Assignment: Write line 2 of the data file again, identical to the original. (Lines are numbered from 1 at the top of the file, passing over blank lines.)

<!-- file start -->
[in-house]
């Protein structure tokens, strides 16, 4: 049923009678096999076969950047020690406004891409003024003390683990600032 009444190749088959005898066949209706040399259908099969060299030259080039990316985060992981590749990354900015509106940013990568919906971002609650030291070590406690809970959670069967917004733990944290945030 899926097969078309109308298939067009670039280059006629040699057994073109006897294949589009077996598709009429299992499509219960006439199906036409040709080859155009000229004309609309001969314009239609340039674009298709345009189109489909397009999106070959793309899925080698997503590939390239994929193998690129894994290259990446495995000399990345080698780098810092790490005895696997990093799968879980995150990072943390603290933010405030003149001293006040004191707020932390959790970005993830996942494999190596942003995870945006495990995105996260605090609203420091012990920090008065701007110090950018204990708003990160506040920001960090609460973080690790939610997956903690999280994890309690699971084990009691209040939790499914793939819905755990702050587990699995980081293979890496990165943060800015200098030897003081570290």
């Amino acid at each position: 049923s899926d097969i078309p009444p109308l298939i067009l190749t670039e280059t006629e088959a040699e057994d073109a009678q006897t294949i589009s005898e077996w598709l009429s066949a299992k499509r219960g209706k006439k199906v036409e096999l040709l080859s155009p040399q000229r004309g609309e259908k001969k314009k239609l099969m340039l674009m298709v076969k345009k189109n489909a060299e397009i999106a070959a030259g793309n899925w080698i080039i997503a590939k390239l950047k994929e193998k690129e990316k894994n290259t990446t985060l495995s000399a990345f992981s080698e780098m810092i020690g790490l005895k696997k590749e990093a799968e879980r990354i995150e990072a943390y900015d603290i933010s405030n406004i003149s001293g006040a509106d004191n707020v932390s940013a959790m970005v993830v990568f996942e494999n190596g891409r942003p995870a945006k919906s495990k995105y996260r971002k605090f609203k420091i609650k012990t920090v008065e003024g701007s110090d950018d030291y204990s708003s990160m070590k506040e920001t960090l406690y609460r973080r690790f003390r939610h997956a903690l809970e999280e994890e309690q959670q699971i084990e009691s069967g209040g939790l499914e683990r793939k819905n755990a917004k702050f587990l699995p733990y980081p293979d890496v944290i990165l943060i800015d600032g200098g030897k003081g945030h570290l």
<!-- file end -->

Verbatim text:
């Protein structure tokens, strides 16, 4: 049923009678096999076969950047020690406004891409003024003390683990600032 009444190749088959005898066949209706040399259908099969060299030259080039990316985060992981590749990354900015509106940013990568919906971002609650030291070590406690809970959670069967917004733990944290945030 899926097969078309109308298939067009670039280059006629040699057994073109006897294949589009077996598709009429299992499509219960006439199906036409040709080859155009000229004309609309001969314009239609340039674009298709345009189109489909397009999106070959793309899925080698997503590939390239994929193998690129894994290259990446495995000399990345080698780098810092790490005895696997990093799968879980995150990072943390603290933010405030003149001293006040004191707020932390959790970005993830996942494999190596942003995870945006495990995105996260605090609203420091012990920090008065701007110090950018204990708003990160506040920001960090609460973080690790939610997956903690999280994890309690699971084990009691209040939790499914793939819905755990702050587990699995980081293979890496990165943060800015200098030897003081570290």